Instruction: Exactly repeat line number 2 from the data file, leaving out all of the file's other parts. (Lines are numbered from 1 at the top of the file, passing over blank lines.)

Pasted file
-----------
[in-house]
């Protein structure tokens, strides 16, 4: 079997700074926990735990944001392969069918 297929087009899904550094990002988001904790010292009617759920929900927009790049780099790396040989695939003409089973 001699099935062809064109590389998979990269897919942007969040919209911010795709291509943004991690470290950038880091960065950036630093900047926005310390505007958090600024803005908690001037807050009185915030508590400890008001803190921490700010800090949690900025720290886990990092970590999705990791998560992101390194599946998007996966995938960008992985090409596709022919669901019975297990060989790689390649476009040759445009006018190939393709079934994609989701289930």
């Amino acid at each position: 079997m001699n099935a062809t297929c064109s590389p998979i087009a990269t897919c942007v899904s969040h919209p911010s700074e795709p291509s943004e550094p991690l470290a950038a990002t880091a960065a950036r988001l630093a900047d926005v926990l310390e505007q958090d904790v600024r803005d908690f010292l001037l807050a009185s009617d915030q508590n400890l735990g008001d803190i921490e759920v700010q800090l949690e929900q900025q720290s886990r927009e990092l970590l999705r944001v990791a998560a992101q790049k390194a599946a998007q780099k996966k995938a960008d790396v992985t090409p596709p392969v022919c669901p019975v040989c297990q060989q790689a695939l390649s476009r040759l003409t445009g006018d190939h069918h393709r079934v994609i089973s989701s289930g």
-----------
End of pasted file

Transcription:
């Protein structure tokens, strides 16, 4: 079997700074926990735990944001392969069918 297929087009899904550094990002988001904790010292009617759920929900927009790049780099790396040989695939003409089973 001699099935062809064109590389998979990269897919942007969040919209911010795709291509943004991690470290950038880091960065950036630093900047926005310390505007958090600024803005908690001037807050009185915030508590400890008001803190921490700010800090949690900025720290886990990092970590999705990791998560992101390194599946998007996966995938960008992985090409596709022919669901019975297990060989790689390649476009040759445009006018190939393709079934994609989701289930």